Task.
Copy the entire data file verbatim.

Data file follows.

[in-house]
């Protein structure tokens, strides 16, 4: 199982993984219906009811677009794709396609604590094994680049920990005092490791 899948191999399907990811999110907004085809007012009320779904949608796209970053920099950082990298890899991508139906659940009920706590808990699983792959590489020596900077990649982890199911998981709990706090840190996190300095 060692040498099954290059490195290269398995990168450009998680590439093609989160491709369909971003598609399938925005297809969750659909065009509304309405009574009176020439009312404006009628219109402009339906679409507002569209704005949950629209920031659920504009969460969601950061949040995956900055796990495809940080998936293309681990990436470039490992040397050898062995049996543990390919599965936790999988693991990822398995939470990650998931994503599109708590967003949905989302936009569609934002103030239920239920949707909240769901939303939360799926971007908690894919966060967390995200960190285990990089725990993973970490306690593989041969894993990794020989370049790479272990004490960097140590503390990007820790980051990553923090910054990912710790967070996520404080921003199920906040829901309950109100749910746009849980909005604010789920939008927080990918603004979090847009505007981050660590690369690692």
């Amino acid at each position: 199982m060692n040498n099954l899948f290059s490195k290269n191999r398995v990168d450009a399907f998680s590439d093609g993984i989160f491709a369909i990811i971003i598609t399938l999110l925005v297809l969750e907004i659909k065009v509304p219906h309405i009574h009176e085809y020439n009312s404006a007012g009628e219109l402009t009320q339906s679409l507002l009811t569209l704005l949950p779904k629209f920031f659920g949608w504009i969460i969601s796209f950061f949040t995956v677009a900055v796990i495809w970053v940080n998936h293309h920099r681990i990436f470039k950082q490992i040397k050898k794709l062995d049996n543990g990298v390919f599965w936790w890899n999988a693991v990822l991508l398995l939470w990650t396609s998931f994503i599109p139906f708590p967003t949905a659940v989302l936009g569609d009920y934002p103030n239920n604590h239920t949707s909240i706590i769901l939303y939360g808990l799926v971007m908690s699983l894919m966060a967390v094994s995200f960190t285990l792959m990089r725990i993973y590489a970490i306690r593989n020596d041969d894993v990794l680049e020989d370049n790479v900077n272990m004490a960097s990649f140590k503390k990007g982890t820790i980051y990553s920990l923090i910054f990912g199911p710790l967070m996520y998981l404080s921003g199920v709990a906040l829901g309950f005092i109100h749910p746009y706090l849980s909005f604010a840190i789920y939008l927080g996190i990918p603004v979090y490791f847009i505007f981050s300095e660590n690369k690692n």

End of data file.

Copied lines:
[in-house]
């Protein structure tokens, strides 16, 4: 199982993984219906009811677009794709396609604590094994680049920990005092490791 899948191999399907990811999110907004085809007012009320779904949608796209970053920099950082990298890899991508139906659940009920706590808990699983792959590489020596900077990649982890199911998981709990706090840190996190300095 060692040498099954290059490195290269398995990168450009998680590439093609989160491709369909971003598609399938925005297809969750659909065009509304309405009574009176020439009312404006009628219109402009339906679409507002569209704005949950629209920031659920504009969460969601950061949040995956900055796990495809940080998936293309681990990436470039490992040397050898062995049996543990390919599965936790999988693991990822398995939470990650998931994503599109708590967003949905989302936009569609934002103030239920239920949707909240769901939303939360799926971007908690894919966060967390995200960190285990990089725990993973970490306690593989041969894993990794020989370049790479272990004490960097140590503390990007820790980051990553923090910054990912710790967070996520404080921003199920906040829901309950109100749910746009849980909005604010789920939008927080990918603004979090847009505007981050660590690369690692």
């Amino acid at each position: 199982m060692n040498n099954l899948f290059s490195k290269n191999r398995v990168d450009a399907f998680s590439d093609g993984i989160f491709a369909i990811i971003i598609t399938l999110l925005v297809l969750e907004i659909k065009v509304p219906h309405i009574h009176e085809y020439n009312s404006a007012g009628e219109l402009t009320q339906s679409l507002l009811t569209l704005l949950p779904k629209f920031f659920g949608w504009i969460i969601s796209f950061f949040t995956v677009a900055v796990i495809w970053v940080n998936h293309h920099r681990i990436f470039k950082q490992i040397k050898k794709l062995d049996n543990g990298v390919f599965w936790w890899n999988a693991v990822l991508l398995l939470w990650t396609s998931f994503i599109p139906f708590p967003t949905a659940v989302l936009g569609d009920y934002p103030n239920n604590h239920t949707s909240i706590i769901l939303y939360g808990l799926v971007m908690s699983l894919m966060a967390v094994s995200f960190t285990l792959m990089r725990i993973y590489a970490i306690r593989n020596d041969d894993v990794l680049e020989d370049n790479v900077n272990m004490a960097s990649f140590k503390k990007g982890t820790i980051y990553s920990l923090i910054f990912g199911p710790l967070m996520y998981l404080s921003g199920v709990a906040l829901g309950f005092i109100h749910p746009y706090l849980s909005f604010a840190i789920y939008l927080g996190i990918p603004v979090y490791f847009i505007f981050s300095e660590n690369k690692n």